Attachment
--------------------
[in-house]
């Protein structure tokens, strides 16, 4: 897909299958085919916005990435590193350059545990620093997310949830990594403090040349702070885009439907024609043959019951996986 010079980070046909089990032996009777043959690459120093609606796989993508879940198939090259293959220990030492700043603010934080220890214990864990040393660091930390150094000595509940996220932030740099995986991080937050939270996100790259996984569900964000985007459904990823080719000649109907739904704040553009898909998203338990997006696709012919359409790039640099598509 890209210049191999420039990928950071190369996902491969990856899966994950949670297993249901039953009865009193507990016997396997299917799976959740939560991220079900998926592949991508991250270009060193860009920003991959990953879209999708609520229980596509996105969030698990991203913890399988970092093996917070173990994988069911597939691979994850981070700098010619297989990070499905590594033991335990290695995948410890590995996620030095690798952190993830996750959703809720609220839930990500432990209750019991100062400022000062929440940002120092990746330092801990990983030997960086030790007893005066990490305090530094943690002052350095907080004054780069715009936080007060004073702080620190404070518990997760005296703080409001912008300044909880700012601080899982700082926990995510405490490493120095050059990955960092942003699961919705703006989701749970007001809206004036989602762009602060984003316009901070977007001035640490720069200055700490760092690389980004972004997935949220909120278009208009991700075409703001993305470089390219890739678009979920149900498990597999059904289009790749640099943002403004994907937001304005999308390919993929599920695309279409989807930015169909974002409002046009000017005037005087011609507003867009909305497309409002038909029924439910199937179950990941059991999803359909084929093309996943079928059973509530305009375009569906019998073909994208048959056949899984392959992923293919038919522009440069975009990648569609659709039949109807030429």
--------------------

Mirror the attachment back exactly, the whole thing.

[in-house]
């Protein structure tokens, strides 16, 4: 897909299958085919916005990435590193350059545990620093997310949830990594403090040349702070885009439907024609043959019951996986 010079980070046909089990032996009777043959690459120093609606796989993508879940198939090259293959220990030492700043603010934080220890214990864990040393660091930390150094000595509940996220932030740099995986991080937050939270996100790259996984569900964000985007459904990823080719000649109907739904704040553009898909998203338990997006696709012919359409790039640099598509 890209210049191999420039990928950071190369996902491969990856899966994950949670297993249901039953009865009193507990016997396997299917799976959740939560991220079900998926592949991508991250270009060193860009920003991959990953879209999708609520229980596509996105969030698990991203913890399988970092093996917070173990994988069911597939691979994850981070700098010619297989990070499905590594033991335990290695995948410890590995996620030095690798952190993830996750959703809720609220839930990500432990209750019991100062400022000062929440940002120092990746330092801990990983030997960086030790007893005066990490305090530094943690002052350095907080004054780069715009936080007060004073702080620190404070518990997760005296703080409001912008300044909880700012601080899982700082926990995510405490490493120095050059990955960092942003699961919705703006989701749970007001809206004036989602762009602060984003316009901070977007001035640490720069200055700490760092690389980004972004997935949220909120278009208009991700075409703001993305470089390219890739678009979920149900498990597999059904289009790749640099943002403004994907937001304005999308390919993929599920695309279409989807930015169909974002409002046009000017005037005087011609507003867009909305497309409002038909029924439910199937179950990941059991999803359909084929093309996943079928059973509530305009375009569906019998073909994208048959056949899984392959992923293919038919522009440069975009990648569609659709039949109807030429």